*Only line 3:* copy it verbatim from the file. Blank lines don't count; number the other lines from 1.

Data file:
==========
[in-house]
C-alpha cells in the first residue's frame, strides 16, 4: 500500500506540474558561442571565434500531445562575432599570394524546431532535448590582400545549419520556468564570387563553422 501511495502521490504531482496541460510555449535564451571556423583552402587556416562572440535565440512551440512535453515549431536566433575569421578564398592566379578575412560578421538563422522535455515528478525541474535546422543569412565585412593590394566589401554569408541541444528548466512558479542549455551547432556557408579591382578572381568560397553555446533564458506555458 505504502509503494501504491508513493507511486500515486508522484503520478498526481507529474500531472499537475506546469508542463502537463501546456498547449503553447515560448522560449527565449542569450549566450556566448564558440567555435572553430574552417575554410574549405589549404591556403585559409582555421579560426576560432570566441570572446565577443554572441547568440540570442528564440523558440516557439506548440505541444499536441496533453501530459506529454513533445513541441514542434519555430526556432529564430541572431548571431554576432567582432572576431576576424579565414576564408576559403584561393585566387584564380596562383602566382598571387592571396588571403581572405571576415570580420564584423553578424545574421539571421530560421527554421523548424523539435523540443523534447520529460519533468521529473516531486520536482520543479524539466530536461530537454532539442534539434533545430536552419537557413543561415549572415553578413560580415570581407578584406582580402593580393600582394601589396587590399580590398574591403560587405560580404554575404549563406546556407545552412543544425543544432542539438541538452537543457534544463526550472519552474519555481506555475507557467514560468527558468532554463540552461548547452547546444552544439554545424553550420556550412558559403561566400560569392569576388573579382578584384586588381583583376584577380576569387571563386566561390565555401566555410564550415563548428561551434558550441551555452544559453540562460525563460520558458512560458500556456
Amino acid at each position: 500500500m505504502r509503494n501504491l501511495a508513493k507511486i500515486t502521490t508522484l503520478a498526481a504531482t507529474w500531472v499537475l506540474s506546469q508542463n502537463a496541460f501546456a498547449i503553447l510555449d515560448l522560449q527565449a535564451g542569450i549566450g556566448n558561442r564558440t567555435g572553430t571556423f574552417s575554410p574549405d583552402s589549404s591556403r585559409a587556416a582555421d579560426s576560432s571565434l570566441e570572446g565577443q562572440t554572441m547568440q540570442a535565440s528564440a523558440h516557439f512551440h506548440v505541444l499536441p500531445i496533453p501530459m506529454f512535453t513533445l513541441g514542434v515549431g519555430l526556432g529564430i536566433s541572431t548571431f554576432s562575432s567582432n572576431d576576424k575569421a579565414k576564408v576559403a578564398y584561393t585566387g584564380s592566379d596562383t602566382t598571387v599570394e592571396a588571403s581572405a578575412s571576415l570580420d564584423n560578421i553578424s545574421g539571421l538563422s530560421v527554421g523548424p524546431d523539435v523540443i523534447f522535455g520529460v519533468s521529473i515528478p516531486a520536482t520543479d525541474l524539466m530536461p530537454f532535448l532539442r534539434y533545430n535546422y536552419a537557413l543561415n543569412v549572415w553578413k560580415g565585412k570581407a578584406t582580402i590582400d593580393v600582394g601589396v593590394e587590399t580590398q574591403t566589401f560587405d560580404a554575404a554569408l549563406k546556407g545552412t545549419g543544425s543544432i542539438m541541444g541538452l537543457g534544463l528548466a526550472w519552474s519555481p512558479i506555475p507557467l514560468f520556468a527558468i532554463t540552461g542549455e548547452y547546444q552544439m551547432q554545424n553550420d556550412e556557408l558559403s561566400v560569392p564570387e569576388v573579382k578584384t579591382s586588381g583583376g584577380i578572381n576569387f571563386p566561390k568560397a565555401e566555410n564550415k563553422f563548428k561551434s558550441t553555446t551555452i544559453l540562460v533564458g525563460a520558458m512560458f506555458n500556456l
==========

Amino acid at each position: 500500500m505504502r509503494n501504491l501511495a508513493k507511486i500515486t502521490t508522484l503520478a498526481a504531482t507529474w500531472v499537475l506540474s506546469q508542463n502537463a496541460f501546456a498547449i503553447l510555449d515560448l522560449q527565449a535564451g542569450i549566450g556566448n558561442r564558440t567555435g572553430t571556423f574552417s575554410p574549405d583552402s589549404s591556403r585559409a587556416a582555421d579560426s576560432s571565434l570566441e570572446g565577443q562572440t554572441m547568440q540570442a535565440s528564440a523558440h516557439f512551440h506548440v505541444l499536441p500531445i496533453p501530459m506529454f512535453t513533445l513541441g514542434v515549431g519555430l526556432g529564430i536566433s541572431t548571431f554576432s562575432s567582432n572576431d576576424k575569421a579565414k576564408v576559403a578564398y584561393t585566387g584564380s592566379d596562383t602566382t598571387v599570394e592571396a588571403s581572405a578575412s571576415l570580420d564584423n560578421i553578424s545574421g539571421l538563422s530560421v527554421g523548424p524546431d523539435v523540443i523534447f522535455g520529460v519533468s521529473i515528478p516531486a520536482t520543479d525541474l524539466m530536461p530537454f532535448l532539442r534539434y533545430n535546422y536552419a537557413l543561415n543569412v549572415w553578413k560580415g565585412k570581407a578584406t582580402i590582400d593580393v600582394g601589396v593590394e587590399t580590398q574591403t566589401f560587405d560580404a554575404a554569408l549563406k546556407g545552412t545549419g543544425s543544432i542539438m541541444g541538452l537543457g534544463l528548466a526550472w519552474s519555481p512558479i506555475p507557467l514560468f520556468a527558468i532554463t540552461g542549455e548547452y547546444q552544439m551547432q554545424n553550420d556550412e556557408l558559403s561566400v560569392p564570387e569576388v573579382k578584384t579591382s586588381g583583376g584577380i578572381n576569387f571563386p566561390k568560397a565555401e566555410n564550415k563553422f563548428k561551434s558550441t553555446t551555452i544559453l540562460v533564458g525563460a520558458m512560458f506555458n500556456l